All that remains is for a John Locke to come along and observe that State power isn’t truly absolute for as long as it is vested in one person who of necessity isn’t subject to State power himself- and that therefore the Sovereign power has to be depersonalized and divided, individual rights must be a barrier to State as well as private incursion, etc.”

    OK, I see your position better now. Absolutism is compatible with mediating layers, strata and institutions insofar as all of those in the “middle” possess secondary property within the encompassing primary property of the sovereign. Think of it in terms of a conquest: the conquering general, now become king, distributes the conquered land amongst his supporters, in accord with their status and value–the generals below the supreme leader get bigger pieces, the colonels smaller ones, etc., while the natives on the conquered land stay on as serfs. Everyone’s land and authority derives from the king, in perpetuity, but within that frame the larger landowners can manage their estates and dependents as they like, the Church can be given land which it runs as it likes, and so on–all these institutions can develop in different ways as long as they never challenge the primary authority of the sovereign. All the power of the subjects, including that exercised over dependents, is, indeed, authorized by the sovereign (not by the law, although the sovereign will certainly operate through law), but that doesn’t mean the sovereign micromanages all of this–he may not need to intervene at all. He can have a continual flow of information coming to him from the various social locations to ensure that secondary property is exercised in accord with the prerogatives of primary property. A distinction between conventional and natural ties can still be made, but these distinctions are deemed so by the sovereign. Of course, a competent sovereign will not just “deem” anything to be natural or conventional, but will be economical and prudent in the use of power and let tradition and the distribution of human capabilities do as much of the work of providing order as possible (in truth, of course, we can never be sure where to draw such lines). All the subjects, in other words, need not be “equidistant” from the sovereign center.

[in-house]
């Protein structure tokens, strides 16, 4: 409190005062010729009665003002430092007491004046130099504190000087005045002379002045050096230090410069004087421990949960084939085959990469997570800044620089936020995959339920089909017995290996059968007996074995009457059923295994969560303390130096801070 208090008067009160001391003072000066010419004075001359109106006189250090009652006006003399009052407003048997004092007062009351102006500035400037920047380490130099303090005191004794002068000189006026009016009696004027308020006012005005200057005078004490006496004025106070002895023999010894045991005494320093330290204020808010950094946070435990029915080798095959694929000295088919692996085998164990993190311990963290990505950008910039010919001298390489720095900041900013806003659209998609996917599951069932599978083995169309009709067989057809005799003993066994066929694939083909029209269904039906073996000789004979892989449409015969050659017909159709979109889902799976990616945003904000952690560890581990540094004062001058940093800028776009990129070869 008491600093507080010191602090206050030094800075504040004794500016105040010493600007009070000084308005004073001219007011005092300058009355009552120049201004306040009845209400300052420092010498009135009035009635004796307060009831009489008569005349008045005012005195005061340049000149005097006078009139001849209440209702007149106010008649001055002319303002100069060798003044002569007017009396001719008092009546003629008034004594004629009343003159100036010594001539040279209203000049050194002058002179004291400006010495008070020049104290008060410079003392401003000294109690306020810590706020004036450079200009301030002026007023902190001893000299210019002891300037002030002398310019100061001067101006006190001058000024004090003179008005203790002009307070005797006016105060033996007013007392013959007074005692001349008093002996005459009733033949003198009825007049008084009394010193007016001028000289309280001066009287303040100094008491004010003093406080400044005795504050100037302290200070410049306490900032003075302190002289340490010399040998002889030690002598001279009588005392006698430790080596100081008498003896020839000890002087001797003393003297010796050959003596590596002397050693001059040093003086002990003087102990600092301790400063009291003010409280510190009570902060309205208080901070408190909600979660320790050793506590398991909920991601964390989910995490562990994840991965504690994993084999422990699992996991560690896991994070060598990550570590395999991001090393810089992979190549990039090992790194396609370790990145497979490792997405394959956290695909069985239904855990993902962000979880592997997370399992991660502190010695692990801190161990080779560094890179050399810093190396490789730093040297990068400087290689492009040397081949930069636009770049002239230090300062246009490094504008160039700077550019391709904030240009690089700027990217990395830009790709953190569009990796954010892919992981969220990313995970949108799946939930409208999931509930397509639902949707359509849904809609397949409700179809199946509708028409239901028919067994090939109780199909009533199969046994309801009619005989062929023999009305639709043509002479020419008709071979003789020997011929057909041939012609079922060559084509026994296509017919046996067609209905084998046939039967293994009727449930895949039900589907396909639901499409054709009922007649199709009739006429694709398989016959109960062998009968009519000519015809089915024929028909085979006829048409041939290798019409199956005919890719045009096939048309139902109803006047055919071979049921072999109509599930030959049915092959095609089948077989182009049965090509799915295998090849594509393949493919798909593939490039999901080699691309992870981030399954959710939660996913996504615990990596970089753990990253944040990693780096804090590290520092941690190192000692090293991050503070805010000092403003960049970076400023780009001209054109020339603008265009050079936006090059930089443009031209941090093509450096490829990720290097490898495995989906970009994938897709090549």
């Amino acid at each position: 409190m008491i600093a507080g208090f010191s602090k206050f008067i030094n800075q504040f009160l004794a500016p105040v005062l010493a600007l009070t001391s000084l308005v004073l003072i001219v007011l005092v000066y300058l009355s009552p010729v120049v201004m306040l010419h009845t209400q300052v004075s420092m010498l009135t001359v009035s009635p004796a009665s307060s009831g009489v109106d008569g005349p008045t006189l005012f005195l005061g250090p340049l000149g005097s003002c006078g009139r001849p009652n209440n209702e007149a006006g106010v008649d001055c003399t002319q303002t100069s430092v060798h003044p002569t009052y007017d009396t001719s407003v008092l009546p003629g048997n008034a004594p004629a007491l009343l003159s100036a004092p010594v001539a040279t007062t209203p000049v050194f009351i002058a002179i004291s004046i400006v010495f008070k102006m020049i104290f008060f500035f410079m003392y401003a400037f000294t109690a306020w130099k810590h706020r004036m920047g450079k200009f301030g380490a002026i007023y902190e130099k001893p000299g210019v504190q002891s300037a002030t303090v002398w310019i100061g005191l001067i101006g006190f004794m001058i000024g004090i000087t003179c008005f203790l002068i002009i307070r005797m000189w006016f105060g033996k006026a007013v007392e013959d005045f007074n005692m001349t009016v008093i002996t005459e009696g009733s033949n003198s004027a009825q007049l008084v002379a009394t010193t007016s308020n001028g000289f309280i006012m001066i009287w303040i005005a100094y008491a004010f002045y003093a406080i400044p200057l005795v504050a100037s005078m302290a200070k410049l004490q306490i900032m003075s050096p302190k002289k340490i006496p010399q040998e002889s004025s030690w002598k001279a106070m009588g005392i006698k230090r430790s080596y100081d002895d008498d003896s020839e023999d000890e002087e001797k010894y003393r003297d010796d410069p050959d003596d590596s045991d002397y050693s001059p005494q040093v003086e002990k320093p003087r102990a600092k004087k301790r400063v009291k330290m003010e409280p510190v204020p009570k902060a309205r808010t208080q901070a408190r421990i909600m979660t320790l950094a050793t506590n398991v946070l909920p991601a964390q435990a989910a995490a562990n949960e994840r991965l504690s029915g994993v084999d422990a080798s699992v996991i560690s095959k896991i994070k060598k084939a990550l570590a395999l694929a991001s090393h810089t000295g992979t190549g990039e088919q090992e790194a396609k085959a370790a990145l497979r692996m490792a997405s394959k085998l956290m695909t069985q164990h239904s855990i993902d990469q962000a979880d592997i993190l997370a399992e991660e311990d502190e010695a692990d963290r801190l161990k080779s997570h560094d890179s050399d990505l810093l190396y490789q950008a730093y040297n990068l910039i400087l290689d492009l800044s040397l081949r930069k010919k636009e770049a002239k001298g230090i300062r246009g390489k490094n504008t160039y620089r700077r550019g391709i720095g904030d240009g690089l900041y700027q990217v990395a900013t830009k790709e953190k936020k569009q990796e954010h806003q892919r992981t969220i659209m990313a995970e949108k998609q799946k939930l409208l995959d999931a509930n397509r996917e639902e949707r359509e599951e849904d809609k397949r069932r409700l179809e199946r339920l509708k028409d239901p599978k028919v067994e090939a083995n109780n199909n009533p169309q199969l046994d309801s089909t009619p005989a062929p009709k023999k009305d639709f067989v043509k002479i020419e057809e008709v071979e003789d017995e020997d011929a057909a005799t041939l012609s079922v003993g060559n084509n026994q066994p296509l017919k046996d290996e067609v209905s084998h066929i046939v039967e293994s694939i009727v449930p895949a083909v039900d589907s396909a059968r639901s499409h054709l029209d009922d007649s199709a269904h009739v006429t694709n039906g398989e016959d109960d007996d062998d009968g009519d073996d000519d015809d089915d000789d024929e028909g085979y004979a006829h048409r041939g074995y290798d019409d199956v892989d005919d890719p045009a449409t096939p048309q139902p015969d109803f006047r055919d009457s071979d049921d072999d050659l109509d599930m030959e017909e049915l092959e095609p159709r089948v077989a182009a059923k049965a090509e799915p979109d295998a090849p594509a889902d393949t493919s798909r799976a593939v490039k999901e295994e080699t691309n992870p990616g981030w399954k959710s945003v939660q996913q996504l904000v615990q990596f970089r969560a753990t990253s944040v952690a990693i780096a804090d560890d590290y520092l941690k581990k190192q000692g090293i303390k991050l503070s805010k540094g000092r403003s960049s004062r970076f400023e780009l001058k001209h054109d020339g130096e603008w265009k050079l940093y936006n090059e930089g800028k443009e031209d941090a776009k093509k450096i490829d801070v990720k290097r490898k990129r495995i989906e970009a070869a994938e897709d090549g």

18. Bouvard: Does this mean that you define Sovereign power first and foremost in terms of a property relation, a power of eminent domain (or whatever technical term is applicable), in short, is your position based on a proprietary theory of the State?

  19. I would agree with the proprietary theory of the state, but I don’t know about “based upon” and “first and foremost”–first and foremost a social order has a center, and this center derives from the sacred center constitutive of humanity. Humans are fundamentally mimetic beings, and mimesis leads to violence, which can only be deferred and controlled by transcendent signs and institutions. The center is the transcendent–every one faces it, and listens to it, so to speak, so as to prevent endless struggles over its possession. In a civilized order, someone must occupy that center, and that occupation should be made as secure as possible–treating the realm as the property of the sovereign seems to me the best way of doing that.

    1. Thanks for this. Some stuff here going on that I can’t really address in a short comment. I’d like to reply in an essay on my own proper blog if and when time permits, will link it in this space if and when it happens.

      1. Thanks. And thanks for the conversation. My blog is linked to through my commenting name.

    2. Michael Rothblatt October 26, 2016 at 7:03 pm

      >treating the realm as the property of the sovereign seems to me the best way of doing that.

      How is that any different from anarcho-capitalism? If everyone else is either a trespasser or there only at his behest and mercy, what’s to stop him from simply going Congo Free State on everyone? To quote de Maistre “the liberal” Religion, laws, customs, opinion, class, and corporate privileges restrict the sovereign and prevent him from abusing his power, but libertarians will have none of it, only the ownership matters. As Szabo pointed to Moldbug, one cannot honestly compare an enterprise in free market system, to government, because no enterprise has territorial sovereignty, a thing which changes behavior of an actor quite a lot (What you think the laws of Washington State would be like if Microsoft Corporation owned it? Well, all competing software would be banned, for starters.). It’s not difficult to see why Land liked Moldbug’s vision, it’s Cyberpunk dystopia!